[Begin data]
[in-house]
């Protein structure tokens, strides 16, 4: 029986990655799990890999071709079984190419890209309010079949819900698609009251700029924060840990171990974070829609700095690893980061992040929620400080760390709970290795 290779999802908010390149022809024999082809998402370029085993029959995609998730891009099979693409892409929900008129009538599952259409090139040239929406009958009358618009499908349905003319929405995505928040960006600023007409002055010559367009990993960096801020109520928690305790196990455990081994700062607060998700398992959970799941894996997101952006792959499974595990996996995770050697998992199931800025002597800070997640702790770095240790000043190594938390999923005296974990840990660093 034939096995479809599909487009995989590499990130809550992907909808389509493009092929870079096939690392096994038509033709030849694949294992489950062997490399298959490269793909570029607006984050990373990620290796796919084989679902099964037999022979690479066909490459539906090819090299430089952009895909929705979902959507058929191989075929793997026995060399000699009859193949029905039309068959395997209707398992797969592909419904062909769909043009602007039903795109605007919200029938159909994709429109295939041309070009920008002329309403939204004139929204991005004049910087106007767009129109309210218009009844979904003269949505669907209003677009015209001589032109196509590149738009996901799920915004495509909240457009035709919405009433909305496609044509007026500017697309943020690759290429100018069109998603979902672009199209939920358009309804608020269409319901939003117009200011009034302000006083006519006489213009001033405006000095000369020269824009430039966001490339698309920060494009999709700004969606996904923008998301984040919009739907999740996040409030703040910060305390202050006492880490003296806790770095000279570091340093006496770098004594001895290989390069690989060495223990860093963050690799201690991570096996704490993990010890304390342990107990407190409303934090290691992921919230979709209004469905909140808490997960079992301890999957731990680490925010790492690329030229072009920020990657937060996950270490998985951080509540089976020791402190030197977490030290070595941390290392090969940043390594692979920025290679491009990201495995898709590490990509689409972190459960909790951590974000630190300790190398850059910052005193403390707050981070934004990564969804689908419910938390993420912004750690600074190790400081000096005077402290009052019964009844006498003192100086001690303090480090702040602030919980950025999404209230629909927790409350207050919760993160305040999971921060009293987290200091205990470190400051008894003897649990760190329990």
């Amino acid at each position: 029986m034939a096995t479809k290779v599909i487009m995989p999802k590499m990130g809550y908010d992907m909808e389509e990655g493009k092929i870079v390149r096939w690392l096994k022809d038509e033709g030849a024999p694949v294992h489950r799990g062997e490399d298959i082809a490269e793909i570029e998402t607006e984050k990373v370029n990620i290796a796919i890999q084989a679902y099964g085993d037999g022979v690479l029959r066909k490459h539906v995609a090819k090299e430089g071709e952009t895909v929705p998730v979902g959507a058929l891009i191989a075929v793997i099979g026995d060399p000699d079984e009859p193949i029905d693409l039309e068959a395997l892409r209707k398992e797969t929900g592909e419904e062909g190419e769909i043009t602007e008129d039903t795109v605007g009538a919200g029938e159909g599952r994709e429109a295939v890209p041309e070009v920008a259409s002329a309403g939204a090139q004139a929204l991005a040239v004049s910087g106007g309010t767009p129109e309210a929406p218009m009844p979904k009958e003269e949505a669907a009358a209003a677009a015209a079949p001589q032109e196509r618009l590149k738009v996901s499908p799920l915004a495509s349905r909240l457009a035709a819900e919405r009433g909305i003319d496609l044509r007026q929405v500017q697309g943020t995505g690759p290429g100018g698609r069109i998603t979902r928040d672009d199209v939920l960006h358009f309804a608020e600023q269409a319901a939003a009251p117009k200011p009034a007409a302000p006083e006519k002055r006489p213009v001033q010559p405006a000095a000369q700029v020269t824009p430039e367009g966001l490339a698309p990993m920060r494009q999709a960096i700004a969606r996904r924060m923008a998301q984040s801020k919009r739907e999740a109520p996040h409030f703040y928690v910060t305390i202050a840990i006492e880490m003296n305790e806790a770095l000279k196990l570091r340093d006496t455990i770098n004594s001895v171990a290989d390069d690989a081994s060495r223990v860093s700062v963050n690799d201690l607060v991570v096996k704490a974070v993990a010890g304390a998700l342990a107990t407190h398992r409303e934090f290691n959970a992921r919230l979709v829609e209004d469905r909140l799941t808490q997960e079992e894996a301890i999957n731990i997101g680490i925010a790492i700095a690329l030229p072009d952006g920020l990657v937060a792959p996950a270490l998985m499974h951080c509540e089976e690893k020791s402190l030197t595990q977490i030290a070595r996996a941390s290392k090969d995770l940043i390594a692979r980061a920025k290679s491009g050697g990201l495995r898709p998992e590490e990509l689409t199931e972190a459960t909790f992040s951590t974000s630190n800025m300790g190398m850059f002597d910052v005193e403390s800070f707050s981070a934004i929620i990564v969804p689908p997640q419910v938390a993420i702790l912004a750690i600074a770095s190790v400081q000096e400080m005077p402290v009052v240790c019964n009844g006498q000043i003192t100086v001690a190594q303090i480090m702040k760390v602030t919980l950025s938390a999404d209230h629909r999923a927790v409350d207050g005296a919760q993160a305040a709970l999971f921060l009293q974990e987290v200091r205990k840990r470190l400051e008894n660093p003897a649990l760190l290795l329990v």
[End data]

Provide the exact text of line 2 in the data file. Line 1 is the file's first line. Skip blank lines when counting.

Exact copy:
């Protein structure tokens, strides 16, 4: 029986990655799990890999071709079984190419890209309010079949819900698609009251700029924060840990171990974070829609700095690893980061992040929620400080760390709970290795 290779999802908010390149022809024999082809998402370029085993029959995609998730891009099979693409892409929900008129009538599952259409090139040239929406009958009358618009499908349905003319929405995505928040960006600023007409002055010559367009990993960096801020109520928690305790196990455990081994700062607060998700398992959970799941894996997101952006792959499974595990996996995770050697998992199931800025002597800070997640702790770095240790000043190594938390999923005296974990840990660093 034939096995479809599909487009995989590499990130809550992907909808389509493009092929870079096939690392096994038509033709030849694949294992489950062997490399298959490269793909570029607006984050990373990620290796796919084989679902099964037999022979690479066909490459539906090819090299430089952009895909929705979902959507058929191989075929793997026995060399000699009859193949029905039309068959395997209707398992797969592909419904062909769909043009602007039903795109605007919200029938159909994709429109295939041309070009920008002329309403939204004139929204991005004049910087106007767009129109309210218009009844979904003269949505669907209003677009015209001589032109196509590149738009996901799920915004495509909240457009035709919405009433909305496609044509007026500017697309943020690759290429100018069109998603979902672009199209939920358009309804608020269409319901939003117009200011009034302000006083006519006489213009001033405006000095000369020269824009430039966001490339698309920060494009999709700004969606996904923008998301984040919009739907999740996040409030703040910060305390202050006492880490003296806790770095000279570091340093006496770098004594001895290989390069690989060495223990860093963050690799201690991570096996704490993990010890304390342990107990407190409303934090290691992921919230979709209004469905909140808490997960079992301890999957731990680490925010790492690329030229072009920020990657937060996950270490998985951080509540089976020791402190030197977490030290070595941390290392090969940043390594692979920025290679491009990201495995898709590490990509689409972190459960909790951590974000630190300790190398850059910052005193403390707050981070934004990564969804689908419910938390993420912004750690600074190790400081000096005077402290009052019964009844006498003192100086001690303090480090702040602030919980950025999404209230629909927790409350207050919760993160305040999971921060009293987290200091205990470190400051008894003897649990760190329990």